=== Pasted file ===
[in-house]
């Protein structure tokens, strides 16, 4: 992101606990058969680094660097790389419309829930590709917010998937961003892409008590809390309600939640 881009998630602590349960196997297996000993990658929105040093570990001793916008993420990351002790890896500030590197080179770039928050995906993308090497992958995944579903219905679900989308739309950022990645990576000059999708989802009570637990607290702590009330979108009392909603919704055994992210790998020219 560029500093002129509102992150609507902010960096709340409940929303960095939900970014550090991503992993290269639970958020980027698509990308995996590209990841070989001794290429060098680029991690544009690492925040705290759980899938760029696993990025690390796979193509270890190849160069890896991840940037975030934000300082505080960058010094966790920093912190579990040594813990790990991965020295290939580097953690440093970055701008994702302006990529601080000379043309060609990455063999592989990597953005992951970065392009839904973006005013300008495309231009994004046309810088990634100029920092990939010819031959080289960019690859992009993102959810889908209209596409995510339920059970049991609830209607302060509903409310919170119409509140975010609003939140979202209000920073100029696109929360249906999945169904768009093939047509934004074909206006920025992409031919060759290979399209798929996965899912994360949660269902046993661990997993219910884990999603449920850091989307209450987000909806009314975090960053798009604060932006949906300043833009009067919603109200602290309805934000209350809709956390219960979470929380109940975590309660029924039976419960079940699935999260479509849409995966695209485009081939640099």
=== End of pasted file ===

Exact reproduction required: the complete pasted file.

[in-house]
């Protein structure tokens, strides 16, 4: 992101606990058969680094660097790389419309829930590709917010998937961003892409008590809390309600939640 881009998630602590349960196997297996000993990658929105040093570990001793916008993420990351002790890896500030590197080179770039928050995906993308090497992958995944579903219905679900989308739309950022990645990576000059999708989802009570637990607290702590009330979108009392909603919704055994992210790998020219 560029500093002129509102992150609507902010960096709340409940929303960095939900970014550090991503992993290269639970958020980027698509990308995996590209990841070989001794290429060098680029991690544009690492925040705290759980899938760029696993990025690390796979193509270890190849160069890896991840940037975030934000300082505080960058010094966790920093912190579990040594813990790990991965020295290939580097953690440093970055701008994702302006990529601080000379043309060609990455063999592989990597953005992951970065392009839904973006005013300008495309231009994004046309810088990634100029920092990939010819031959080289960019690859992009993102959810889908209209596409995510339920059970049991609830209607302060509903409310919170119409509140975010609003939140979202209000920073100029696109929360249906999945169904768009093939047509934004074909206006920025992409031919060759290979399209798929996965899912994360949660269902046993661990997993219910884990999603449920850091989307209450987000909806009314975090960053798009604060932006949906300043833009009067919603109200602290309805934000209350809709956390219960979470929380109940975590309660029924039976419960079940699935999260479509849409995966695209485009081939640099």